Frankly, for photographic images, I don't understand Mr. Blatner's reluctance to preserve profiles, and I think the default settings to ignore them are pretty dumb. It just sets you up for never having a good color match.
Sure, CMYK-to-CMYK conversions are less than ideal but it will probably get you a better match than not doing it, and the biggest argument against them -- conversion of 100% K to a four-color mix -- is essentially irrelevant with images.
Well I wanted to give some reading material until Rob Day makes an appearance.
I'd try to give my explanation, but what works well in my thoughts does not usually translate to written word very well, especially on this subject.
If your InDesign document's CMYK Color Management policy is set to Off or Preserve Numbers (Ignore Linked Profiles) then the emebedded profiles of any placed files will be ignored and the document CMYK profile will be assigned instead.
The color management policy is save with the document when it is created, so changing your Color Settings policy won't change the document's policy. To change the document's policy choose the policy you want with the document closed, check Ask When Opening, then reopen the document. In that case you be given the option to change the policy.
and I think the default settings to ignore them are pretty dumb.
But the policy also covers PDFs, AI, and ID placed files, which could easily have large areas of colors that won't do well with a CMYK-to-CMYK conversion.
It's easy to come up with scenerios where either policy is a problem. It wouldn't make much sense to convert Coated Fogra to Coated Gracol because their appearance is almost identical, but it would be really problematic to leave Coated Fogra unchanged in a US Newsprint document.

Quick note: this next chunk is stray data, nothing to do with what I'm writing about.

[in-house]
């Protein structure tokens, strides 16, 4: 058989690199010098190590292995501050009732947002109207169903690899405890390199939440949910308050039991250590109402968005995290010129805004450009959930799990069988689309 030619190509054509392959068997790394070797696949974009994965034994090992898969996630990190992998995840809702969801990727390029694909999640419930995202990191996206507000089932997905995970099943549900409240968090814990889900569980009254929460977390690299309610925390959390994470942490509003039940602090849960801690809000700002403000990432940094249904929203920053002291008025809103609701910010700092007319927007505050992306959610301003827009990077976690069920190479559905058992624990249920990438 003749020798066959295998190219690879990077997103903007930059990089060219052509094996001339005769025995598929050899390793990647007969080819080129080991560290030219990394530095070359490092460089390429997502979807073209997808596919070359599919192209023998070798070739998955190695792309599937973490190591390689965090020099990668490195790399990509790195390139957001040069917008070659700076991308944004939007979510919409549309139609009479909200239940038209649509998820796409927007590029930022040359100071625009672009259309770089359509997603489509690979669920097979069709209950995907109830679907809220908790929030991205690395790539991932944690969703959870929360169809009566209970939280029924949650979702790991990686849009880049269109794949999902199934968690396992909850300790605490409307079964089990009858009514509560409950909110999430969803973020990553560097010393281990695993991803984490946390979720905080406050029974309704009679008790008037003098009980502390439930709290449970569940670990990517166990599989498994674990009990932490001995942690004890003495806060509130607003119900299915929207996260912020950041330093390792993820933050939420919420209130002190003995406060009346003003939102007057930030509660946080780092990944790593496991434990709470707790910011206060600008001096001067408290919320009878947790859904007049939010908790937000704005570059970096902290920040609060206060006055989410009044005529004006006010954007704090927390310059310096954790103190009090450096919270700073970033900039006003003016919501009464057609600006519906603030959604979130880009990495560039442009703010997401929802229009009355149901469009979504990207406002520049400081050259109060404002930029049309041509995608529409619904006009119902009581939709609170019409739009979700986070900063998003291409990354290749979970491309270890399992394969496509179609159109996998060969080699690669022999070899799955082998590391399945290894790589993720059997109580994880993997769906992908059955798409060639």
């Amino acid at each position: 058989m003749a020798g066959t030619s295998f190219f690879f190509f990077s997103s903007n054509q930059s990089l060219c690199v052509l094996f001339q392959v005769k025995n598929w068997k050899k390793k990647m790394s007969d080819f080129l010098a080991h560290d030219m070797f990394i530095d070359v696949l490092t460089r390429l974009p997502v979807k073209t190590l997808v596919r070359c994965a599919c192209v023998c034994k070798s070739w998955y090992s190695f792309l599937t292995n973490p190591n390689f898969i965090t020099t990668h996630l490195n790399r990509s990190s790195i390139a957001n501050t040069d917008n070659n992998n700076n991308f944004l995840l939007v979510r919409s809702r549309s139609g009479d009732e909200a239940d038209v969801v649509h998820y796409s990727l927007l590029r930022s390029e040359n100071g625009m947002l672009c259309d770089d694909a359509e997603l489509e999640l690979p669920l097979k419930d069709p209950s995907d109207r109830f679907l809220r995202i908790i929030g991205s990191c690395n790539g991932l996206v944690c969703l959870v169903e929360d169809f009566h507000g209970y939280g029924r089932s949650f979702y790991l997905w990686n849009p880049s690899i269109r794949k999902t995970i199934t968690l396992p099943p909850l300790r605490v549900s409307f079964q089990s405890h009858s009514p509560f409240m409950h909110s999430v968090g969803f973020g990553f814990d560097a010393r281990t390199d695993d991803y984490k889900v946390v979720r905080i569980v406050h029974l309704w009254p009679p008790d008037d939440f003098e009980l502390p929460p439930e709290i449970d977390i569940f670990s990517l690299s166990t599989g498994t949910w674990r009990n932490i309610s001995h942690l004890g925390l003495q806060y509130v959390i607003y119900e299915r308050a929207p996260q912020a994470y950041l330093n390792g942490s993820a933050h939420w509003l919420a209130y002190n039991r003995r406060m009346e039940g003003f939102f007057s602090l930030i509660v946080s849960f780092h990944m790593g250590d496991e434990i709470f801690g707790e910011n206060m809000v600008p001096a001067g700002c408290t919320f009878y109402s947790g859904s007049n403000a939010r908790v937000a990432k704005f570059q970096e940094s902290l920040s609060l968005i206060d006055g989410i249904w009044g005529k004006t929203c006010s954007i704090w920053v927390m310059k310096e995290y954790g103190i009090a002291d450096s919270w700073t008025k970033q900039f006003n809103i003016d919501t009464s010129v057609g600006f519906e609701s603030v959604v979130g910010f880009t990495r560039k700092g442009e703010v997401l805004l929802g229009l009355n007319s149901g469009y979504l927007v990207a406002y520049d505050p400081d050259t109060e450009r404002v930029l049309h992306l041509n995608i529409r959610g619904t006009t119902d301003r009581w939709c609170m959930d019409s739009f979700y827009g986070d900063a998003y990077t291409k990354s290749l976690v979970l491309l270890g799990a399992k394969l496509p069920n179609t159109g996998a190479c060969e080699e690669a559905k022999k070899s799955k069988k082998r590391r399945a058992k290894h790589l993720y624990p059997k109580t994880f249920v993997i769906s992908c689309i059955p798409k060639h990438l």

my problem is that i receive Indesign docs from external suppliers that use images with different ICC profiles (both RGB and CMYK) both for gravure print and web offset print. I have to print them in gravure so i MUST convert tha images optimized for web offset as the inks are completely different. There are no problems of course with RGB files, but i can't afford to relink every single CMYK image setting the colour options during the import (also lot of them are as eps, so there is not the colour option). I can't understand why RGB profiles are keeping and CMYK not.
I can't understand why RGB profiles are keeping and CMYK not.
You have to change the document's policy to Preserve Embedded or Convert (converts native colors). So set your Color Settings to something like this
Then when you open a document with a conflicting policy you'll get the opportunity to change the policy
The way I see it, is that the only time I'd be likely to have CMYK raster images would be when I wanted to work with particular channels, in which case I'd want those channels preserved. Most of my vector graphics have black elements I want to keep on the black plate, and I'll have different versions for different outputs. I guess it's different if you're working with supplied files from people who still think they have to convert all their raster images to CMYK.
it works, but i should set it as default a si have hundred of docs and i use an automatic workflow to produce the PDFs; is there a way to set that as default or a plug in/script that do that?
You won't be able to set a default because the policy is saved with each document so you have to open the doc to make a change. If you are scripting your automated workflow the change could be made during the automation. This AppleScript changes the active document's policy to Preserve Embedded and resets all of the images to use their embedded:
tell application "Adobe InDesign CS6"
set d to active document
set CMYK policy of d to preserve embedded profiles
set g to all graphics of d
repeat with i from 1 to number of items in g
set profile of item i of g to "Embedded"
This works for images but won't work for files that could have more than one profile—PDF, AI, EPS—to catch those files the script would have to replace the file after the policy has been changed. But then you might have to worry about AI or PDF with black lines or text converting to 4-color blacks, so you might be better off leaving them alone.
it works perfectly. Really really thanks for all your help